Skip to comments.Freeper Reading Club Discussion: "From Here To Eternity"
Posted on 01/12/2003 2:39:55 PM PST by PJ-Comix
The Freeper Reading Club now stands at 131 members which makes it (I believe) the LARGEST Reading Club on the Internet. Actually it may be the LARGEST Reading Club anywhere.
Anyway, I hope that most of our 131 members read the current assignment, From Here To Eternity by James Jones. This is perhaps the GREATEST novel ever written. I think it qualifies for THE Great American Novel. Many of you might not know this but most of the characters in this book (and in James Jones' other novels) were based on REAL people. The minor character of Slade (the Army Air Corps soldier) was based on James Jones himself (Jones transferred from the Air Corps to the regular infantry while stationed in Hawaii.)
I'll post more about all this as the discussion continues so post away your comments about this book. Oh, and if anybody else wants to join the Freeper Reading Club, Freepmail me and I'll put you on the Ping LIst.
Nothing much different than locker room type talk there.
Interesting that he would make Slade an over enthusiastic and naive sounding soljier, when he is doing a self portrait.
Most likely having a little fun there. However, Jones was originally in the Air Corps in Hawaii and hated it which is reflected by what Slade was saying on the same topic. Also, Jones became friends with several friends in the Infantry and became enthusiastic about that unit...just like Slade. BTW, there are characters based on Jones in his other novels. In Go To The Widowmaker the main character was DIRECTLY based on him.
How about that! I just yesterday picked up a copy of "Name Of The Rose" while I took my family to Higgins Armory in Worcester (a museum of medieval armor). It was in the gift store. It looked very interesting and similar to a medieval novel I read last year ("Pillars Of The Earth" by Ken Follett). I've been wanting to read Eco for years but never got around to it.
I am sure Mallow was based on a real person (as most of Jones' characters are). There was just too much detail about the IWW (Wobblies) for Jones not to know such a person. Also since Jones was only in his 20s when he wrote FHTE I don't think he would have known enough about the Wobblies on his own to completely invent such a character. Most likely, Jones did meet an ex-Wobbly much like Jack Malloy. I would also like to know which real-life person Jones based Sgt. Warden on.
BTW, Robert E. Lee Prewitt was based on an Army buddy of Jones' named Robert Stewart.
Wobblies were kind of a home grown socialists in contrast to the bolsheviks/communists. They were probably more akin to Anarchists. However, Big Bill Haywood did flee to Russia in 1921 when he was out of jail on bail and died there in 1928.
Jones was never very political. Most likely he did meet a former Wobbly in the army and used him as a character in the book.
The wife of Captain Holmes (Karen) definitely gave as good as she got. Apparently she chewed up a lot of men and spit them out way before SSgt Warden came on the scene. BTW, the notion of an enlisted man having an affair with his CO's wife is preposterous in today's military. I just see no way that this could happen (obviously conditions were different in 1941). The separation between officers and enlisted are obviously much greater today than it was back then. When I was in the service in the early 1980s, there were very strict rules about fraternization not just between officers and enlisted, but also between NCO's and "non-rates." When I made Sergeant, it was made quite clear to me that I was not to hang out with privates and lance corporals after duty.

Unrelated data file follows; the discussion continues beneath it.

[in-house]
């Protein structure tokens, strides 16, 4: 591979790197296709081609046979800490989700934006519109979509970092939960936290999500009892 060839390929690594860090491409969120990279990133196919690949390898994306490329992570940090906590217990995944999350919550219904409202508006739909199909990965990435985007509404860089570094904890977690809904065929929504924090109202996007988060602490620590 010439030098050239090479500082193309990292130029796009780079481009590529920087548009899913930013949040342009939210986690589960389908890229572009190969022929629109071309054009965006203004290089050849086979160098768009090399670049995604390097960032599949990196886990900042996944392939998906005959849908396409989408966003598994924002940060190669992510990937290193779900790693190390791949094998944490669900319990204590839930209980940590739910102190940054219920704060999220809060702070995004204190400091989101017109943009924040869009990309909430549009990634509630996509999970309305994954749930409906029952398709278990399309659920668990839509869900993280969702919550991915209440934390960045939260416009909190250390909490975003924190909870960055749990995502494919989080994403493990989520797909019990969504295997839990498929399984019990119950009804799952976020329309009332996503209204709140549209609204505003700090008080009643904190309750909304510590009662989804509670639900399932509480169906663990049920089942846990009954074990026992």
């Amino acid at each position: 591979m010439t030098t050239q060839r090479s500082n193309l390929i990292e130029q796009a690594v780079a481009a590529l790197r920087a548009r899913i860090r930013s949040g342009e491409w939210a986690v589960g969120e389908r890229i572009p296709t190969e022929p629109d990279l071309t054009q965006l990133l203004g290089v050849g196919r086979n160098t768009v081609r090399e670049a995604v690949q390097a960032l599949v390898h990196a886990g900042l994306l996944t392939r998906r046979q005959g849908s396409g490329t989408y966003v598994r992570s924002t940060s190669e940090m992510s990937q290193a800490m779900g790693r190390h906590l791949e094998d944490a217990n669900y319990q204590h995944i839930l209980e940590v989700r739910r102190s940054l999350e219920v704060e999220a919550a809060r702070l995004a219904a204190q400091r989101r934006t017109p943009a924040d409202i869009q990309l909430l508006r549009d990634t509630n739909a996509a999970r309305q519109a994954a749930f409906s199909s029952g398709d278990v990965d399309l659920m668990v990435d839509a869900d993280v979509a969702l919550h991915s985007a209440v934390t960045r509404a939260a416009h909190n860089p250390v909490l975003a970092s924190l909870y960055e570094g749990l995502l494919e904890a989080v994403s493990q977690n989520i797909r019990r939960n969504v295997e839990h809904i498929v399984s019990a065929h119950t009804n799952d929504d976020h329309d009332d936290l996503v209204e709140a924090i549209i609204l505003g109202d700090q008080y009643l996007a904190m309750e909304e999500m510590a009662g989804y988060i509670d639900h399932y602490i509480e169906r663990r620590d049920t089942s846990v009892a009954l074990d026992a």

Lorene, the prostitute girlfriend of Prewitt, was another strong character. She had a plan to make as much money as she could in the whorehouse and then she was to go back to the United States (remember, Hawaii hadn't yet achieved statehood at that time) and take care of her family.
Mrs. Kipfer, the "owner" of the whorehouse is another strong character who doesn't seem to put up with much. (The "Mrs." in her name does make me curious and it is never explained in the book.)
During the 1920s and 1930s, there were a lot of socialists in the United States. Remember, at the time, this was before the Soviet Union was our enemy and just after the 1917 Revolution in which socialism was still perceived to be a "noble experiment" and not yet proven to be the failure we all know it is today.
Huey Long, who served as governor of Louisiana and also U.S. senator was a radical socialist who was becoming wildly popular throughout the country. He wanted to become president of the United States and abolish capitalism and confiscate the wealth of the nation's rich and redistribute it. He even wrote a book about it called My First Days In The White House. We're talking about a guy who thought FDR was a radical conservative and a puppet of Wall Street! Had he not been shot, who knows what might have happened.
Huey Long was assassinated in 1935 while he was running for president for the 1936 campaign. The United States came perilously close to being a socialist country during that time.